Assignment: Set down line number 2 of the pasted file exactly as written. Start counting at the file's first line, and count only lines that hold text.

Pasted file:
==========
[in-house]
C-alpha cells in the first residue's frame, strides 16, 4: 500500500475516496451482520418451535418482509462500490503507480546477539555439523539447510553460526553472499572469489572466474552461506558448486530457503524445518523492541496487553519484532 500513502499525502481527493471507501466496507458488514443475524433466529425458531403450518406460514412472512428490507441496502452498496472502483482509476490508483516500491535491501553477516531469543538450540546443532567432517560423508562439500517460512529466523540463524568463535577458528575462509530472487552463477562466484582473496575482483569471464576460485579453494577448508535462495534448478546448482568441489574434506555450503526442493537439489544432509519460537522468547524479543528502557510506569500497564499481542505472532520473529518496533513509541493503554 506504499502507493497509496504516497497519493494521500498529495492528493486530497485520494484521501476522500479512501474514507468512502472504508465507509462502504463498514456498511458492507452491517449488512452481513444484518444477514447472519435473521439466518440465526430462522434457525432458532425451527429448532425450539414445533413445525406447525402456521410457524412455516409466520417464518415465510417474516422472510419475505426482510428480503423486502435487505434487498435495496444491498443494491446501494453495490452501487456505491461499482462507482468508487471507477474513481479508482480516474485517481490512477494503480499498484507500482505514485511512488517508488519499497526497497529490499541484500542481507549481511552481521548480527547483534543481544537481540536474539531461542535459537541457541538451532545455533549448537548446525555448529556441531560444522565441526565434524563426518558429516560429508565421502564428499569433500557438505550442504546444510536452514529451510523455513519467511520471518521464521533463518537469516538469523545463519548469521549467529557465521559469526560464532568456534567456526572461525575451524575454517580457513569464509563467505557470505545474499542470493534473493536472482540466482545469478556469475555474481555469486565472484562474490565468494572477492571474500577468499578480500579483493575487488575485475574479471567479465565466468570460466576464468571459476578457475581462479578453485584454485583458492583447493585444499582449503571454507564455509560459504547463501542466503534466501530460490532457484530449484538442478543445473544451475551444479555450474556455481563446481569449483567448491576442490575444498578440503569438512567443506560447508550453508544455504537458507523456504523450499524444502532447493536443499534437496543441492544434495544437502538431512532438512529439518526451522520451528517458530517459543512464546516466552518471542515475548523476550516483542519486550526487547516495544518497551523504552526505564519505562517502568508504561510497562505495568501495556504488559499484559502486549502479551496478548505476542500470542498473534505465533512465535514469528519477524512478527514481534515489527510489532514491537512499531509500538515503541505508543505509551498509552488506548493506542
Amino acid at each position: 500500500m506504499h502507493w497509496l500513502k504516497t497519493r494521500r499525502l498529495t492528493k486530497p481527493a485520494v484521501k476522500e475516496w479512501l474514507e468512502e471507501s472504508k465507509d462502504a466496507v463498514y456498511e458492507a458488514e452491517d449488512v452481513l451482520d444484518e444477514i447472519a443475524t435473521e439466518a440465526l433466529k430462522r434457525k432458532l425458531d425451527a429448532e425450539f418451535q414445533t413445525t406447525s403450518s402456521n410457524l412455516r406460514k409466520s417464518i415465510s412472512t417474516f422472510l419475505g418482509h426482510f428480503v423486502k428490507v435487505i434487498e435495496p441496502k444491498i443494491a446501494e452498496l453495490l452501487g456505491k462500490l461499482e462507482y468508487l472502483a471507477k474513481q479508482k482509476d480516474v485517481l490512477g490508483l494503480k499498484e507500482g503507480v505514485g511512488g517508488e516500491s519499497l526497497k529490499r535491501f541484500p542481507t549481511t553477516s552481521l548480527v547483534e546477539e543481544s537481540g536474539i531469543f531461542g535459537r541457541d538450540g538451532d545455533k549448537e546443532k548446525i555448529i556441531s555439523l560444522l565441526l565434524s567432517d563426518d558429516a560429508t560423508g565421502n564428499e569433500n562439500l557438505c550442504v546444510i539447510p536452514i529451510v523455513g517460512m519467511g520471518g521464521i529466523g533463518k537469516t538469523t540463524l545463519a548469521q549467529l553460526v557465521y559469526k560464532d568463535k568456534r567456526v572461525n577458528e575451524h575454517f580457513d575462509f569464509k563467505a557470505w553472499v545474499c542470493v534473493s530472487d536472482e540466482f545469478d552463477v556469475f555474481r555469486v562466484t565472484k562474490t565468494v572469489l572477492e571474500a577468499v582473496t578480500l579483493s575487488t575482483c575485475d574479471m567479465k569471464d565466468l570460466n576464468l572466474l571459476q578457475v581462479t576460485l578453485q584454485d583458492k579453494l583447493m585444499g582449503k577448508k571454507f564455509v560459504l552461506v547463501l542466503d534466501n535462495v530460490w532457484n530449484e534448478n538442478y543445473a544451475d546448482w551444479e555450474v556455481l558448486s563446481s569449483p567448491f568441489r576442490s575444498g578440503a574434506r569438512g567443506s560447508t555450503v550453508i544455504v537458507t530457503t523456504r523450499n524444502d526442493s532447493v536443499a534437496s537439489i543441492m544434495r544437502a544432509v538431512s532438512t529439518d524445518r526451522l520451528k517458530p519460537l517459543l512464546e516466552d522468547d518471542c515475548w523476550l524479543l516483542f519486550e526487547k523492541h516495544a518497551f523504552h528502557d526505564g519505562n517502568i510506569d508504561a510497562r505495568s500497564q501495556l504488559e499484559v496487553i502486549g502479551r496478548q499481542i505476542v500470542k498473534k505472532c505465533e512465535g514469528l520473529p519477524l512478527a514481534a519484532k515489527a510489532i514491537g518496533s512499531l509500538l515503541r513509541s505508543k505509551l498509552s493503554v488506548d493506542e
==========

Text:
C-alpha cells in the first residue's frame, strides 16, 4: 500500500475516496451482520418451535418482509462500490503507480546477539555439523539447510553460526553472499572469489572466474552461506558448486530457503524445518523492541496487553519484532 500513502499525502481527493471507501466496507458488514443475524433466529425458531403450518406460514412472512428490507441496502452498496472502483482509476490508483516500491535491501553477516531469543538450540546443532567432517560423508562439500517460512529466523540463524568463535577458528575462509530472487552463477562466484582473496575482483569471464576460485579453494577448508535462495534448478546448482568441489574434506555450503526442493537439489544432509519460537522468547524479543528502557510506569500497564499481542505472532520473529518496533513509541493503554 506504499502507493497509496504516497497519493494521500498529495492528493486530497485520494484521501476522500479512501474514507468512502472504508465507509462502504463498514456498511458492507452491517449488512452481513444484518444477514447472519435473521439466518440465526430462522434457525432458532425451527429448532425450539414445533413445525406447525402456521410457524412455516409466520417464518415465510417474516422472510419475505426482510428480503423486502435487505434487498435495496444491498443494491446501494453495490452501487456505491461499482462507482468508487471507477474513481479508482480516474485517481490512477494503480499498484507500482505514485511512488517508488519499497526497497529490499541484500542481507549481511552481521548480527547483534543481544537481540536474539531461542535459537541457541538451532545455533549448537548446525555448529556441531560444522565441526565434524563426518558429516560429508565421502564428499569433500557438505550442504546444510536452514529451510523455513519467511520471518521464521533463518537469516538469523545463519548469521549467529557465521559469526560464532568456534567456526572461525575451524575454517580457513569464509563467505557470505545474499542470493534473493536472482540466482545469478556469475555474481555469486565472484562474490565468494572477492571474500577468499578480500579483493575487488575485475574479471567479465565466468570460466576464468571459476578457475581462479578453485584454485583458492583447493585444499582449503571454507564455509560459504547463501542466503534466501530460490532457484530449484538442478543445473544451475551444479555450474556455481563446481569449483567448491576442490575444498578440503569438512567443506560447508550453508544455504537458507523456504523450499524444502532447493536443499534437496543441492544434495544437502538431512532438512529439518526451522520451528517458530517459543512464546516466552518471542515475548523476550516483542519486550526487547516495544518497551523504552526505564519505562517502568508504561510497562505495568501495556504488559499484559502486549502479551496478548505476542500470542498473534505465533512465535514469528519477524512478527514481534515489527510489532514491537512499531509500538515503541505508543505509551498509552488506548493506542